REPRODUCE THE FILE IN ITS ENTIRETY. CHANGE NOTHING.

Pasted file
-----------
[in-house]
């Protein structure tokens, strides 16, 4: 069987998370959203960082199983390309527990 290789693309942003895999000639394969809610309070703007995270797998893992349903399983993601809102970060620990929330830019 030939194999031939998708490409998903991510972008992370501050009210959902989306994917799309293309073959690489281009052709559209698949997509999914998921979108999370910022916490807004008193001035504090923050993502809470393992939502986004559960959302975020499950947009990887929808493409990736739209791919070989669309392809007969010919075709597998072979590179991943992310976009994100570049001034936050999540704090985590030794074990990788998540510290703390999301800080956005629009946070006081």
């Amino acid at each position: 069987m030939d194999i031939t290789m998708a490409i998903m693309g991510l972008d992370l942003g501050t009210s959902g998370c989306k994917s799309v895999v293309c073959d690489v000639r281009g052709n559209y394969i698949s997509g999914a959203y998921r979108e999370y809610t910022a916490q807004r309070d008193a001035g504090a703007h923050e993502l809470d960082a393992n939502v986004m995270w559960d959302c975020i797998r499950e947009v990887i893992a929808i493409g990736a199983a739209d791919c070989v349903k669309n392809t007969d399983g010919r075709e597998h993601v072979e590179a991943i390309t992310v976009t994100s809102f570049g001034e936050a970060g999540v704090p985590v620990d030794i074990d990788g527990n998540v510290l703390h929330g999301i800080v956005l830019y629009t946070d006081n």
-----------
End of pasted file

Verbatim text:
[in-house]
């Protein structure tokens, strides 16, 4: 069987998370959203960082199983390309527990 290789693309942003895999000639394969809610309070703007995270797998893992349903399983993601809102970060620990929330830019 030939194999031939998708490409998903991510972008992370501050009210959902989306994917799309293309073959690489281009052709559209698949997509999914998921979108999370910022916490807004008193001035504090923050993502809470393992939502986004559960959302975020499950947009990887929808493409990736739209791919070989669309392809007969010919075709597998072979590179991943992310976009994100570049001034936050999540704090985590030794074990990788998540510290703390999301800080956005629009946070006081």
């Amino acid at each position: 069987m030939d194999i031939t290789m998708a490409i998903m693309g991510l972008d992370l942003g501050t009210s959902g998370c989306k994917s799309v895999v293309c073959d690489v000639r281009g052709n559209y394969i698949s997509g999914a959203y998921r979108e999370y809610t910022a916490q807004r309070d008193a001035g504090a703007h923050e993502l809470d960082a393992n939502v986004m995270w559960d959302c975020i797998r499950e947009v990887i893992a929808i493409g990736a199983a739209d791919c070989v349903k669309n392809t007969d399983g010919r075709e597998h993601v072979e590179a991943i390309t992310v976009t994100s809102f570049g001034e936050a970060g999540v704090p985590v620990d030794i074990d990788g527990n998540v510290l703390h929330g999301i800080v956005l830019y629009t946070d006081n």